Neuroleptic malignant syndrome as a possible statin drug reaction has been reported. - GreenMedInfo Summary
Neuroleptic malignant syndrome or a statin drug reaction? A case report.
Clin Neuropharmacol. 2009 Nov-Dec;32(6):348-9. PMID: 19952877
School of Biomedical Sciences, Department of Clinical Pharmacology, University of Newcastle, Callaghan, Australia. Joyce.email@example.com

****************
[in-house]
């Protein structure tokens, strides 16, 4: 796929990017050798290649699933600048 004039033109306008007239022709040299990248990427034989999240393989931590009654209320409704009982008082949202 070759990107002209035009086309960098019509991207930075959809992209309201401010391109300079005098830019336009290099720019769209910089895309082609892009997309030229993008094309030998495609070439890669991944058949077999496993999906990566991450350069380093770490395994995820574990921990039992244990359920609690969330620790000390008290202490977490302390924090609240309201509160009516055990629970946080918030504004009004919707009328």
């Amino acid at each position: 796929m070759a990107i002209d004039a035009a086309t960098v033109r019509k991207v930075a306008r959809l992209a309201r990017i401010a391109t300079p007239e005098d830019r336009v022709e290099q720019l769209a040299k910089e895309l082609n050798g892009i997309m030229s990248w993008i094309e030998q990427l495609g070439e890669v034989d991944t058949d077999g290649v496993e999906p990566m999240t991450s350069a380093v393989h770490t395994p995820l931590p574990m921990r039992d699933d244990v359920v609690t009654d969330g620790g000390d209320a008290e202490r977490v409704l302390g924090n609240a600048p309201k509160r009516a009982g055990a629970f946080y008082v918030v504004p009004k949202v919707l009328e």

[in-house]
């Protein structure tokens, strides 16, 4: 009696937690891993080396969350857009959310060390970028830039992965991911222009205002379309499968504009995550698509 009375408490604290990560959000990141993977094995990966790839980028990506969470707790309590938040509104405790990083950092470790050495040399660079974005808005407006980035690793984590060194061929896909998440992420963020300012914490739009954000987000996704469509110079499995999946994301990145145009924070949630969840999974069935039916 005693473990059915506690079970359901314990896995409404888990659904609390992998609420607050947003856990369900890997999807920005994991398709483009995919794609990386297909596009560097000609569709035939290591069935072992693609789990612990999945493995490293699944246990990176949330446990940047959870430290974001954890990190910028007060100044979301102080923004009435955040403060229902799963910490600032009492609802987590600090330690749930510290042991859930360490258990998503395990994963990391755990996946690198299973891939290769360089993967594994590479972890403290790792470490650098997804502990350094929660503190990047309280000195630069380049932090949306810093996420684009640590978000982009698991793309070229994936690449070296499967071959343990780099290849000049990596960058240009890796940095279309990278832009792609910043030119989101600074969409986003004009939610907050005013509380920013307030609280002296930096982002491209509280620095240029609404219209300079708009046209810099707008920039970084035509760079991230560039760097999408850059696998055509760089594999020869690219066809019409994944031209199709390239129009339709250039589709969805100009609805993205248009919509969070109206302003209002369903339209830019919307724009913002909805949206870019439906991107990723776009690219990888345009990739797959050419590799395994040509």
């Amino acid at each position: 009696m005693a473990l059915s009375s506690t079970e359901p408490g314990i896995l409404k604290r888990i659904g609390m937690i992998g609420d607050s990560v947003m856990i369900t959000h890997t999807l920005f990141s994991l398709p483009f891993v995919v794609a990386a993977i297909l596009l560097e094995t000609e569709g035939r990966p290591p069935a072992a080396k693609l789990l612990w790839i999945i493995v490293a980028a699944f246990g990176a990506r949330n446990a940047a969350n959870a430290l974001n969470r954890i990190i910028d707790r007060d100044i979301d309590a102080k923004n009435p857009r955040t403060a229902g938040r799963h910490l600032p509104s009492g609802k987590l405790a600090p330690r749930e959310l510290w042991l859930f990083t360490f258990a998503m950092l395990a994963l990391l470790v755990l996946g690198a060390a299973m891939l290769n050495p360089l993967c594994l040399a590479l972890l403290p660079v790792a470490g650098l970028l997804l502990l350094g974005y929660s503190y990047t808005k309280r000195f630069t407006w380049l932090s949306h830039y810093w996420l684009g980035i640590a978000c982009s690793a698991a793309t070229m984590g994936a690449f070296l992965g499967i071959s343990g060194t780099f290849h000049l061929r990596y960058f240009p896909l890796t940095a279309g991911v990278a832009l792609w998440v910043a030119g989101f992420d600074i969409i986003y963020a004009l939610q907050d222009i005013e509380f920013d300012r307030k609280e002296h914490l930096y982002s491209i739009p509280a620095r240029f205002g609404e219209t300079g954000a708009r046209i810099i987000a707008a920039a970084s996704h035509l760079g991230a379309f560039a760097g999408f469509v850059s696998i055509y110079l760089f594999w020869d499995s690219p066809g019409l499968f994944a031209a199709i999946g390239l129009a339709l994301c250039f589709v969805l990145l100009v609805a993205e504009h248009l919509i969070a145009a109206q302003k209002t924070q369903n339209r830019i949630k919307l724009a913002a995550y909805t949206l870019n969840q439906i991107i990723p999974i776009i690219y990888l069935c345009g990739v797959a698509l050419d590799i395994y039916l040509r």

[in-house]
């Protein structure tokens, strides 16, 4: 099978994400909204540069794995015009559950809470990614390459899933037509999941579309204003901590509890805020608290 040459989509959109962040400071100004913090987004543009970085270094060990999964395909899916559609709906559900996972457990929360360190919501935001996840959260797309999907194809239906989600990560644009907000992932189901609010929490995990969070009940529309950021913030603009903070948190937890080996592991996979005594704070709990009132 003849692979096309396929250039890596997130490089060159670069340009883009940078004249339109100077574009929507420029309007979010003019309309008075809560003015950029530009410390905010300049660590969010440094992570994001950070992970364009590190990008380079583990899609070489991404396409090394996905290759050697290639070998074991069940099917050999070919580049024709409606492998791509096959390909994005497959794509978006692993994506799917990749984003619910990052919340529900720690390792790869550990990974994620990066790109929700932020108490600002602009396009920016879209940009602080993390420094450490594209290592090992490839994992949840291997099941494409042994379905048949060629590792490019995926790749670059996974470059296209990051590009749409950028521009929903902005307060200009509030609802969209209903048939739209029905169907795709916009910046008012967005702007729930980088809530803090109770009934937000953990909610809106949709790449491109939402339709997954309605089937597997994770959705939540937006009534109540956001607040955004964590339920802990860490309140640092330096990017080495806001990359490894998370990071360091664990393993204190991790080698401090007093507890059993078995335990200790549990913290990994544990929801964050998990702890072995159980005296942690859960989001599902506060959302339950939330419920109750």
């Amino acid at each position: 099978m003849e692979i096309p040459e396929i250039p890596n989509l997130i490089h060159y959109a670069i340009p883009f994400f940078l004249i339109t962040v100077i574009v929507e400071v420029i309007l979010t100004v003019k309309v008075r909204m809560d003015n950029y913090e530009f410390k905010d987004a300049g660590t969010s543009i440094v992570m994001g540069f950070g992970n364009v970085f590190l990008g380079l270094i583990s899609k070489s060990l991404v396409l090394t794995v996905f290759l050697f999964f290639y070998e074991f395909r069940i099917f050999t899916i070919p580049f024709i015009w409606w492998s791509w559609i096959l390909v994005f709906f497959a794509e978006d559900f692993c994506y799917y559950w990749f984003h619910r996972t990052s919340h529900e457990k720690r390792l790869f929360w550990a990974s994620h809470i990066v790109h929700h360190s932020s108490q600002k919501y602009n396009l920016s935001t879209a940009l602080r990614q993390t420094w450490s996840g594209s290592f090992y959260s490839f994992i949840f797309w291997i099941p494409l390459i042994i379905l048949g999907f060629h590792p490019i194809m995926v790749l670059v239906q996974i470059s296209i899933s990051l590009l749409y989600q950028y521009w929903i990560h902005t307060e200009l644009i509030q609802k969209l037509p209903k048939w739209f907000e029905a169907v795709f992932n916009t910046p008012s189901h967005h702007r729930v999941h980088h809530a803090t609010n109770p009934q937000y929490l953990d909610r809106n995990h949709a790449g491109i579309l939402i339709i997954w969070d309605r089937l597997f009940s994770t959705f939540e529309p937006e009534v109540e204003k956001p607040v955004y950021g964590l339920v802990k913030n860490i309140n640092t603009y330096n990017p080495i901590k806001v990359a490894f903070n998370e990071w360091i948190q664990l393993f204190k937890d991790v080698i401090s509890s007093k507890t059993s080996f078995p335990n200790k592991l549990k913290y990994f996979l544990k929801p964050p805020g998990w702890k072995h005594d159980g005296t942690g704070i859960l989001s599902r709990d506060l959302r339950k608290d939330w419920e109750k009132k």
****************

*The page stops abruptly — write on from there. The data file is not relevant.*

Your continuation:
A 60-year-old woman with a long psychiatric history presented with delirium and mutism. She was febrile, with marked limb rigidity and elevated creatinine kinase (CK) level. Current medications included pericyazine. Current or recent use of dopamine-blocking agents, such as pericyazine, together with a disturbance in conscious state, autonomic dysfunction, and an elevated CK level may be suggestive of neuroleptic malignant syndrome (NMS). The diagnosis was confirmed as NMS, and she was successfully treated with bromocriptine. Eight years later, she represents with symptoms suggesting recurrence of NMS including elevated CK level and myalgia, however, without limb rigidity. Current medications include quetiapine, lithium, simvastatin, and a recent course of clarithromycin. Macrolide antibiotics such as clarithromycin inhibit the metabolic pathway of statins via the cytochrome CYP450 3A4 hepatic enzyme system and may result in elevated CK level, myopathy, or rhabdomyolysis producing symptoms that may be confused with NMS. Simvastatin was ceased with rapid decrease in CK level and resolution of symptoms. This case highlights the importance of considering other diagnoses in any patient presenting with a disturbance in conscious state, autonomic dysfunction, and an elevated CK level. Particularly in a patient with a history of NMS, a thorough medication history is essential to aid diagnosis and avoid confusion with presenting symptoms and medical history.